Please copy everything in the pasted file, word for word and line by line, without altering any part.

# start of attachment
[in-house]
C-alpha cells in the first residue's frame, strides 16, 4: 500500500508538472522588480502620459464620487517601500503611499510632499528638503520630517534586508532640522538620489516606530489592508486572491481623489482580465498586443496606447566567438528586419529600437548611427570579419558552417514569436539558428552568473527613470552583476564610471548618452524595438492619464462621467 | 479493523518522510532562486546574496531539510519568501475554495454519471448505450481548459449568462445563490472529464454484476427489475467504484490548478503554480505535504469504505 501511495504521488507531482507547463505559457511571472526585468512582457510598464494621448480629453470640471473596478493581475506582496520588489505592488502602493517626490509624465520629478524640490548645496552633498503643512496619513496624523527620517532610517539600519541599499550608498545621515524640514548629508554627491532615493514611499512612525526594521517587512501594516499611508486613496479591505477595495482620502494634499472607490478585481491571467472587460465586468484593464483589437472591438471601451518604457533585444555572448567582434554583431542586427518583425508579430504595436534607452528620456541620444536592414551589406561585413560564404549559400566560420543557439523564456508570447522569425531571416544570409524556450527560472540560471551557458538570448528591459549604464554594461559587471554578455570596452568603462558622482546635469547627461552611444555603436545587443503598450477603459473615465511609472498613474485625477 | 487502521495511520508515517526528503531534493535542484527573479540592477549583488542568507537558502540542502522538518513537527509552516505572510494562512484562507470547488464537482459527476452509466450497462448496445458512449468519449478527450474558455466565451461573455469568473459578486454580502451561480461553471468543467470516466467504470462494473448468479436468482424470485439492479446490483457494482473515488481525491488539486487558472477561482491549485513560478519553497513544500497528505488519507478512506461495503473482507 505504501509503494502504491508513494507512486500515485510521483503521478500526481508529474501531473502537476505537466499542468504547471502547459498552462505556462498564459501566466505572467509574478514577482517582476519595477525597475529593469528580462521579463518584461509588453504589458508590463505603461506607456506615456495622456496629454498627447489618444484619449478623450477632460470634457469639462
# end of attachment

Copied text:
[in-house]
C-alpha cells in the first residue's frame, strides 16, 4: 500500500508538472522588480502620459464620487517601500503611499510632499528638503520630517534586508532640522538620489516606530489592508486572491481623489482580465498586443496606447566567438528586419529600437548611427570579419558552417514569436539558428552568473527613470552583476564610471548618452524595438492619464462621467 | 479493523518522510532562486546574496531539510519568501475554495454519471448505450481548459449568462445563490472529464454484476427489475467504484490548478503554480505535504469504505 501511495504521488507531482507547463505559457511571472526585468512582457510598464494621448480629453470640471473596478493581475506582496520588489505592488502602493517626490509624465520629478524640490548645496552633498503643512496619513496624523527620517532610517539600519541599499550608498545621515524640514548629508554627491532615493514611499512612525526594521517587512501594516499611508486613496479591505477595495482620502494634499472607490478585481491571467472587460465586468484593464483589437472591438471601451518604457533585444555572448567582434554583431542586427518583425508579430504595436534607452528620456541620444536592414551589406561585413560564404549559400566560420543557439523564456508570447522569425531571416544570409524556450527560472540560471551557458538570448528591459549604464554594461559587471554578455570596452568603462558622482546635469547627461552611444555603436545587443503598450477603459473615465511609472498613474485625477 | 487502521495511520508515517526528503531534493535542484527573479540592477549583488542568507537558502540542502522538518513537527509552516505572510494562512484562507470547488464537482459527476452509466450497462448496445458512449468519449478527450474558455466565451461573455469568473459578486454580502451561480461553471468543467470516466467504470462494473448468479436468482424470485439492479446490483457494482473515488481525491488539486487558472477561482491549485513560478519553497513544500497528505488519507478512506461495503473482507 505504501509503494502504491508513494507512486500515485510521483503521478500526481508529474501531473502537476505537466499542468504547471502547459498552462505556462498564459501566466505572467509574478514577482517582476519595477525597475529593469528580462521579463518584461509588453504589458508590463505603461506607456506615456495622456496629454498627447489618444484619449478623450477632460470634457469639462